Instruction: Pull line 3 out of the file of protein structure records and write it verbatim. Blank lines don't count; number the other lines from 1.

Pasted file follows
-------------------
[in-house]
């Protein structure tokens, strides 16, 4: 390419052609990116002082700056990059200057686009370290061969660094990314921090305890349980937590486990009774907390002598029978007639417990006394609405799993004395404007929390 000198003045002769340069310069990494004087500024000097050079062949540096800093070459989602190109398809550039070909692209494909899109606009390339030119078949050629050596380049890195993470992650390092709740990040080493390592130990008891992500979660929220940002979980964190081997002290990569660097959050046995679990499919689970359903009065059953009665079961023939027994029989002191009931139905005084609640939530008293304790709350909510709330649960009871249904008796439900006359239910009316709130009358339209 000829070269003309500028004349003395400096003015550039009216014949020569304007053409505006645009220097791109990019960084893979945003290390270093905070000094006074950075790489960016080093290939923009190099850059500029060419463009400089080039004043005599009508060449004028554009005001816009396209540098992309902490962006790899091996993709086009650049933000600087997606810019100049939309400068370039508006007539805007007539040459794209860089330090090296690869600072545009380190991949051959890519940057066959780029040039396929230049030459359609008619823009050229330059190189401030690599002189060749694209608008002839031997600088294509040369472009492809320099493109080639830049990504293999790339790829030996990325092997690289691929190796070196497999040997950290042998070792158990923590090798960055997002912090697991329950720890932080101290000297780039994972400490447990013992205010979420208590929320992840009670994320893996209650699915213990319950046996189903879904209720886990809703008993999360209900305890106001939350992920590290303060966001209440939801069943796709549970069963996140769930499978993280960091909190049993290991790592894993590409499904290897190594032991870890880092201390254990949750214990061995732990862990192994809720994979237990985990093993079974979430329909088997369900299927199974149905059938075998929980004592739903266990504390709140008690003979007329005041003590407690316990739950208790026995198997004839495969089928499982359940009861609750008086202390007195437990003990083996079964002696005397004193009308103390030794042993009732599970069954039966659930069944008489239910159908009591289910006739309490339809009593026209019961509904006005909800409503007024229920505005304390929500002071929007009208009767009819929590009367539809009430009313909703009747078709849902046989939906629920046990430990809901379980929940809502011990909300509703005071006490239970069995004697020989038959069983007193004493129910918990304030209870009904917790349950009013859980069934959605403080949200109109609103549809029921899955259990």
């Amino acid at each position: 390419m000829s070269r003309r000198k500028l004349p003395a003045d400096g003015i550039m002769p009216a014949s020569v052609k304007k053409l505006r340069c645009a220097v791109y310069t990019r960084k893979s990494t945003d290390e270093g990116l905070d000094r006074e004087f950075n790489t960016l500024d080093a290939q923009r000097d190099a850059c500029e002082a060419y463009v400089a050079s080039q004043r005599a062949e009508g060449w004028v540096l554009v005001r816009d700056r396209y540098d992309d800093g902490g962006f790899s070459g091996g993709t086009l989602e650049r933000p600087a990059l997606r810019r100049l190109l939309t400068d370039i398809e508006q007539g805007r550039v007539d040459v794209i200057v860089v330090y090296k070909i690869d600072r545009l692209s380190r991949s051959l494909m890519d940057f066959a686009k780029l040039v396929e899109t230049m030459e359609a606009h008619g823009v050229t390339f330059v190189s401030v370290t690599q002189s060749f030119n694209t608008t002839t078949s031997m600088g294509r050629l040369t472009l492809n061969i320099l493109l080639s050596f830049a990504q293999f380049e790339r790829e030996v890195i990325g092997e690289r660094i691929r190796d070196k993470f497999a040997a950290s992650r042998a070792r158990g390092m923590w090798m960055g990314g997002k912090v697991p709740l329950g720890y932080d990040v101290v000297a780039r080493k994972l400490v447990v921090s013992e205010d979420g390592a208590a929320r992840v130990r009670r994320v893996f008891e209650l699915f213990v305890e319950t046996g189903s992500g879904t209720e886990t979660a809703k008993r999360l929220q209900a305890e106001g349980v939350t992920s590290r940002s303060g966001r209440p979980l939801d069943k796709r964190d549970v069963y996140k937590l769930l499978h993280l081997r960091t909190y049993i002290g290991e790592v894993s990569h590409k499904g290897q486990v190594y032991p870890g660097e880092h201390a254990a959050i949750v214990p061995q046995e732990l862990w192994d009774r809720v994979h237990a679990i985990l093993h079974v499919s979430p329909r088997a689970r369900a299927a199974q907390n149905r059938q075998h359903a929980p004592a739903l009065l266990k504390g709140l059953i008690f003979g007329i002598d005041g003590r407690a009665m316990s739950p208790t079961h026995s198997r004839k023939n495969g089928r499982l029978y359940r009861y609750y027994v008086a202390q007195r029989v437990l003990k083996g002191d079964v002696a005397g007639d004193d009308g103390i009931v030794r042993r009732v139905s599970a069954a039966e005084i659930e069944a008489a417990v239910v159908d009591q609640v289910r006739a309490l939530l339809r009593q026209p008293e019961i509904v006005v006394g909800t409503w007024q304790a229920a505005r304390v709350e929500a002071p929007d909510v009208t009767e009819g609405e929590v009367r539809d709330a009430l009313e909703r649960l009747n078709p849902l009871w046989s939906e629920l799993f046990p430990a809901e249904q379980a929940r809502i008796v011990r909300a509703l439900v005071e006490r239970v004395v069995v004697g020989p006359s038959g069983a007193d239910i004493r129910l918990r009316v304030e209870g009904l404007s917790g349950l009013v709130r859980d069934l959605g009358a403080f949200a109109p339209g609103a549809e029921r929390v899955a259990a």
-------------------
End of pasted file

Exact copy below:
């Amino acid at each position: 390419m000829s070269r003309r000198k500028l004349p003395a003045d400096g003015i550039m002769p009216a014949s020569v052609k304007k053409l505006r340069c645009a220097v791109y310069t990019r960084k893979s990494t945003d290390e270093g990116l905070d000094r006074e004087f950075n790489t960016l500024d080093a290939q923009r000097d190099a850059c500029e002082a060419y463009v400089a050079s080039q004043r005599a062949e009508g060449w004028v540096l554009v005001r816009d700056r396209y540098d992309d800093g902490g962006f790899s070459g091996g993709t086009l989602e650049r933000p600087a990059l997606r810019r100049l190109l939309t400068d370039i398809e508006q007539g805007r550039v007539d040459v794209i200057v860089v330090y090296k070909i690869d600072r545009l692209s380190r991949s051959l494909m890519d940057f066959a686009k780029l040039v396929e899109t230049m030459e359609a606009h008619g823009v050229t390339f330059v190189s401030v370290t690599q002189s060749f030119n694209t608008t002839t078949s031997m600088g294509r050629l040369t472009l492809n061969i320099l493109l080639s050596f830049a990504q293999f380049e790339r790829e030996v890195i990325g092997e690289r660094i691929r190796d070196k993470f497999a040997a950290s992650r042998a070792r158990g390092m923590w090798m960055g990314g997002k912090v697991p709740l329950g720890y932080d990040v101290v000297a780039r080493k994972l400490v447990v921090s013992e205010d979420g390592a208590a929320r992840v130990r009670r994320v893996f008891e209650l699915f213990v305890e319950t046996g189903s992500g879904t209720e886990t979660a809703k008993r999360l929220q209900a305890e106001g349980v939350t992920s590290r940002s303060g966001r209440p979980l939801d069943k796709r964190d549970v069963y996140k937590l769930l499978h993280l081997r960091t909190y049993i002290g290991e790592v894993s990569h590409k499904g290897q486990v190594y032991p870890g660097e880092h201390a254990a959050i949750v214990p061995q046995e732990l862990w192994d009774r809720v994979h237990a679990i985990l093993h079974v499919s979430p329909r088997a689970r369900a299927a199974q907390n149905r059938q075998h359903a929980p004592a739903l009065l266990k504390g709140l059953i008690f003979g007329i002598d005041g003590r407690a009665m316990s739950p208790t079961h026995s198997r004839k023939n495969g089928r499982l029978y359940r009861y609750y027994v008086a202390q007195r029989v437990l003990k083996g002191d079964v002696a005397g007639d004193d009308g103390i009931v030794r042993r009732v139905s599970a069954a039966e005084i659930e069944a008489a417990v239910v159908d009591q609640v289910r006739a309490l939530l339809r009593q026209p008293e019961i509904v006005v006394g909800t409503w007024q304790a229920a505005r304390v709350e929500a002071p929007d909510v009208t009767e009819g609405e929590v009367r539809d709330a009430l009313e909703r649960l009747n078709p849902l009871w046989s939906e629920l799993f046990p430990a809901e249904q379980a929940r809502i008796v011990r909300a509703l439900v005071e006490r239970v004395v069995v004697g020989p006359s038959g069983a007193d239910i004493r129910l918990r009316v304030e209870g009904l404007s917790g349950l009013v709130r859980d069934l959605g009358a403080f949200a109109p339209g609103a549809e029921r929390v899955a259990a």